HAVAIKI 2008: Field campaign
HAwaii VApor Isotope Knowledge Intercomparison
"For us there is only one name," the old man insisted in a burst of rhetoric.
"Havaiki of the manifold riches, Havaiki of the brave canoes, Havaiki of strong
gods, and courageous men and beautiful women, Havaiki of the dreams that led
across the endless oceans, Havaiki that has lived in our hearts for forty and
fifty and sixty generations. This is the island of HAVAIKI!"
From James Michener's classic novel Hawaii
(Required reading for all investigators before October 2008).
TES overpasses (~2 am, 2pm local) will be:
2008/10/11 12:21:11 UTC Descending 2008/10/20 00:04:18 UTC Ascending 2008/10/21 23:52:08 UTC Ascending 2008/10/27 12:21:28 UTC Descending
What is the K in HAVAIKI? Kafkaesque, kludge, kooky, keynote, ...
What is HAVAIKI?
HAVAIKI is a field experiment to make measurements of water vapor isotopologues at the NOAA observatory at Mauna Loa, Hawaii. The observations span about three weeks in October 2008, and use three different laser-based sensors and two different satellites, which will be validated against traditional mass spectrometry techniques applied to samples collected on site using vacuum flasks and cryogenic trapping. The goal of this study is to compare the different measurement techniques (traditional mass spectrometry, commercially available ground-based spectroscopic water vapor analyzers, and satellite-based spectroscopy) in order to assess the fidelity of these new measurement technologies and to provide new data on the processes that control the humidity of the subtropical Pacific.
- Evaluate surface-based water vapor analyzers for climate applications.
- Perform a validation of remotely sensed isotope concentrations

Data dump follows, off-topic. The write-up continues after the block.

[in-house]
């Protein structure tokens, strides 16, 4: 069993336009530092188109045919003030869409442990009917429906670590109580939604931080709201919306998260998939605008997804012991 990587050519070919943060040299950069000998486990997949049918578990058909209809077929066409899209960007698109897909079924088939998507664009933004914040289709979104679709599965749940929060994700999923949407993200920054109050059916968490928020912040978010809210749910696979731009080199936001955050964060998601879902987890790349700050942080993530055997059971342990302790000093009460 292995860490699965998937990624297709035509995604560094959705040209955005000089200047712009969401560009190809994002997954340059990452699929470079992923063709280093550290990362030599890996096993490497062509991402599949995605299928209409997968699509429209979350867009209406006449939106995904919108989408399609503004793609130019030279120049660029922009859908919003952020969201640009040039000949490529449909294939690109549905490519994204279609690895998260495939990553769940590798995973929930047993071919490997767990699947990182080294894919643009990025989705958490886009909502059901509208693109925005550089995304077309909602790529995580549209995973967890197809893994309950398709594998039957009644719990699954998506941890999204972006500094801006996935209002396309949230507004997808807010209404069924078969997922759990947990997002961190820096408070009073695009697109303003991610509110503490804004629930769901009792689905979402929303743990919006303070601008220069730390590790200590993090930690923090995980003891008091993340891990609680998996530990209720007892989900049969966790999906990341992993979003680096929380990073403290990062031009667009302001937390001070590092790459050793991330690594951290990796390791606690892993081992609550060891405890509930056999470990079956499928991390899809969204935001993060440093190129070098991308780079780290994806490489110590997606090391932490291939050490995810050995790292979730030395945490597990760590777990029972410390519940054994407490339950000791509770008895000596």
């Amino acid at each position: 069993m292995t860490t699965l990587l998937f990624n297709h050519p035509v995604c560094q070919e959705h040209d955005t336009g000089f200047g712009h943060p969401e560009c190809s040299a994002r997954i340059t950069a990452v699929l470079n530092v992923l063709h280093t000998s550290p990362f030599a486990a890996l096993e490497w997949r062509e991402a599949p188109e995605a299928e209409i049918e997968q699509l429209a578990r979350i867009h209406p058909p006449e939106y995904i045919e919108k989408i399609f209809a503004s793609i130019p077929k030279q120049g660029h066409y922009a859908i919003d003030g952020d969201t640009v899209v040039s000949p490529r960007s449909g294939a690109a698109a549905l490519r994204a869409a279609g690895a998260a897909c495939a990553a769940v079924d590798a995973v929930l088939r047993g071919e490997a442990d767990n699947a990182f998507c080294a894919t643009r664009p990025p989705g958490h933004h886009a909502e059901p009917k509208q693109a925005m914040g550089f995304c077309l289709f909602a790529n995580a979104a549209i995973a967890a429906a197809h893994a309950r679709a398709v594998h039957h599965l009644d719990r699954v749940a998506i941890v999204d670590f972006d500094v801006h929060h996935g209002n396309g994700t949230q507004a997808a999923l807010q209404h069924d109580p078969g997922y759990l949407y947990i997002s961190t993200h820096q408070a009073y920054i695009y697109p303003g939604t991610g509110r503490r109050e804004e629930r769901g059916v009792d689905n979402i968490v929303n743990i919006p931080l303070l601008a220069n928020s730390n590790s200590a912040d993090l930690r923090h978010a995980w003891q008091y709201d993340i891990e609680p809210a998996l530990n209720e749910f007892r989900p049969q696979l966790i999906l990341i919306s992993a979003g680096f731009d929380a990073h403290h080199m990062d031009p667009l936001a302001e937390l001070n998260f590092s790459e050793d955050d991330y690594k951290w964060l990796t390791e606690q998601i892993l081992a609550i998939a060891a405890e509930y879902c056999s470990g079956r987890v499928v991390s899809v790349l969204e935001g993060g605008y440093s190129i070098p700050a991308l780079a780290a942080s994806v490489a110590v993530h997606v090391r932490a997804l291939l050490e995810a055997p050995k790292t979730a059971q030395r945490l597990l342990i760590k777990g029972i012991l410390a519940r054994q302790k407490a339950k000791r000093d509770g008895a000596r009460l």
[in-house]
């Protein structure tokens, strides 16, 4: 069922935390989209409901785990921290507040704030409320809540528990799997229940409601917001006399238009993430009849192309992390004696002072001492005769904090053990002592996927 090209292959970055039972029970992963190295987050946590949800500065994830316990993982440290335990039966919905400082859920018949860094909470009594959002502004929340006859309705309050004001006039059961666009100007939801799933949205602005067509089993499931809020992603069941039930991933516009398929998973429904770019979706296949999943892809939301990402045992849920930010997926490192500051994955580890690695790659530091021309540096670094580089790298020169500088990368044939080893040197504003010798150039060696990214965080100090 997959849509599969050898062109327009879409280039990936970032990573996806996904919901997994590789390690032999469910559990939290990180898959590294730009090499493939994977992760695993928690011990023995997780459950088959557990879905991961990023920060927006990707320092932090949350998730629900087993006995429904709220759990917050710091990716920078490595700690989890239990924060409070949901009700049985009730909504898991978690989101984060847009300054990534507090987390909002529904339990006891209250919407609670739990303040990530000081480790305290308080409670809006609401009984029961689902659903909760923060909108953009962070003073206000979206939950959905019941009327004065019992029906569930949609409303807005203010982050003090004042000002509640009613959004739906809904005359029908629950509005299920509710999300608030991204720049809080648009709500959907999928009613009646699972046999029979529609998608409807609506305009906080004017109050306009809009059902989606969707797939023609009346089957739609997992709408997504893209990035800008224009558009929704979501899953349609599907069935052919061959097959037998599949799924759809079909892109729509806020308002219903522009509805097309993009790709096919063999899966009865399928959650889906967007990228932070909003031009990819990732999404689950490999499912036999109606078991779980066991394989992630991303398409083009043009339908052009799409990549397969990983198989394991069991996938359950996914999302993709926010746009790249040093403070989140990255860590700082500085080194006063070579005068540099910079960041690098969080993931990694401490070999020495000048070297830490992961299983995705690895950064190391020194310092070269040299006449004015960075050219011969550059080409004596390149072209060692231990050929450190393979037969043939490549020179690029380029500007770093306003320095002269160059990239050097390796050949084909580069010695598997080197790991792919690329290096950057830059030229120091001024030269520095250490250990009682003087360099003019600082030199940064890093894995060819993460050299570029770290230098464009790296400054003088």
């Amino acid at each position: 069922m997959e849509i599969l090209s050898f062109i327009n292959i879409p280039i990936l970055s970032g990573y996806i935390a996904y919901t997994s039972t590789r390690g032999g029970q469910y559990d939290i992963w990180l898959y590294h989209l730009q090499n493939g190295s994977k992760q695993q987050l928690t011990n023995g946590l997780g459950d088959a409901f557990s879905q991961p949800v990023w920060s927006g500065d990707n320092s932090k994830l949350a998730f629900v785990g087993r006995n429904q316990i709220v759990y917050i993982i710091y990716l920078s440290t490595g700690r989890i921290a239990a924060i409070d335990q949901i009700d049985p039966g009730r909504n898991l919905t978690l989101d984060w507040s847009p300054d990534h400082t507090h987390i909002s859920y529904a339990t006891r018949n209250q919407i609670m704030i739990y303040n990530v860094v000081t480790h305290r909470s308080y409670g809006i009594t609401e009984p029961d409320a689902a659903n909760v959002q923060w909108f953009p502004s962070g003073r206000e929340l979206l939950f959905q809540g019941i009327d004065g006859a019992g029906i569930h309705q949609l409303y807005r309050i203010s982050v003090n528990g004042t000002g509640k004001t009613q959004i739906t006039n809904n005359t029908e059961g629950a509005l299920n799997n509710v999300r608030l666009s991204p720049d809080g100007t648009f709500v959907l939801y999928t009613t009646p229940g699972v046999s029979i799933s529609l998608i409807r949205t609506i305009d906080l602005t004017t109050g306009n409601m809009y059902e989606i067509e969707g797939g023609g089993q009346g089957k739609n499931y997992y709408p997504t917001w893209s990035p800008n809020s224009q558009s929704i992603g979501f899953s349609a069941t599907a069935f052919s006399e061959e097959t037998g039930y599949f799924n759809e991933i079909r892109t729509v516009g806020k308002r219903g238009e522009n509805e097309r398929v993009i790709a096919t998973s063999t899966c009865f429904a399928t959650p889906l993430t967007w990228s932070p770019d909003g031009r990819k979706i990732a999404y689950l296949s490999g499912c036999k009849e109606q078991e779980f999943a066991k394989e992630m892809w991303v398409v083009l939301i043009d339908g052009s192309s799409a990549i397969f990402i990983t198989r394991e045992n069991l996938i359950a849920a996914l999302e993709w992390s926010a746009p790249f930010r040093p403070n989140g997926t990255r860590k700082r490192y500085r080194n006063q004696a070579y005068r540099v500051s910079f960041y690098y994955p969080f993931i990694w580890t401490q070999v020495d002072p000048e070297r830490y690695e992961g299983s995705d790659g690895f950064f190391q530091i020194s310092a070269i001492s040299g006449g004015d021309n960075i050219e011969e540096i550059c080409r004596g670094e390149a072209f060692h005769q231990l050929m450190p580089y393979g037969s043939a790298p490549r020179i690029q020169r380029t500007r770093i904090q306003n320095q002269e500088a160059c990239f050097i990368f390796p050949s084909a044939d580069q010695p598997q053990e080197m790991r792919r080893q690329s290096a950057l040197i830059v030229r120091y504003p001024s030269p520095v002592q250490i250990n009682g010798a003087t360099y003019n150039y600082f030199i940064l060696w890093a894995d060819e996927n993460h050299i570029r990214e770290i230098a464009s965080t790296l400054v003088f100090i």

- Evaluate which mechanisms control mid-troposphere water vapor in the subtropics
David Noone, Department of Atmospheric and Oceanic Sciences, University of
Joe Galewsky, Department of Earth and Planetary Sciences, University of New Mexico
Zach Sharp, Department of Earth and Planetary Sciences, University of New Mexico
John Worden, Jet Propulsion Laboratory, Pasadena, CA
Lance Christensen, Jet Propulsion Laboratory, Pasadena, CA
Doug Baer, Los Gatos Research Inc., Mountain View, CA
Eric Crossin, Picarro, Sunnyvale, CA
Aaron van Pelt, Picarro, Sunnyvale, CA
Cathy Clerbaux, Service d’Aéronomie, CNRS, IPSL, Paris, France
Pierre Coheur, Service de Chimie Quantique et Photophysique, Universite Libre de Bruxelles, Belgium
Data and resultsCalibrated (version 1 calibration):
Picarro (15 second data): get data via http
Los Gatos (10 second data): get data via http
Raw flask and trpa data: coming soon...
Please check with David (firstname.lastname@example.org) on the use of these data. There are some known issues in some aspects of calibration and the time stamps.
|Flask||Air/vapor, small volume isotope mass spectrometer analysis||HDO||2-6 per day, MLO plus 2 sites lower altitude|
|Cryogenic||Trapped vapor, traditional isotope mass spectrometer analysis||HDO, H218O||2-6 per day, MLO|
|Los Gatos Water Vapor Analyzer||ICOS, CRDS||HDO, H218O||Continuous (nominally 5 minute averages)|
|Picarro Water Vapor Analyzer||CRDS (proprietary laser stabilization technology)||HDO, H218O||Continuous (nominally 5 minute averages)|
|JPL TWI/ALIAS-2||CRDS, variable configuration||HDO, H218O||Continuous (nominally 5 minute averages)|
|NASA TES||Satellite infrared emission spectrometer||Temperature, H2O, HDO (possibly H218O)||2am and 2pm , 4 instances at high resolution, plus lower resolution every 2 days|
|ESA/CNRS IASI||Satellite infrared emission spectrometer||Temperature, H2O, HDO (possibly H218O)||9:30am and 9:30 pm every day|
|NOAA||MLO station observations||meteorological||Continuous, real time archived publicly|
Hilo isotopes in precipitation data from IAEA ISOHIS (GNIP) database.
- NOAA Mauna Loa Observatory
- NASA JPL, Tropospheric Emission Spectrometer
- NASA JPL, Water Isotopes Specrtometer
- Los Gatos Research - Water Vapor Isotope Analyzer
- Picarro - Water Vapor Isotope Analyzer
This material is based upon work supported by the National Science Foundation under Grant No. 0840129.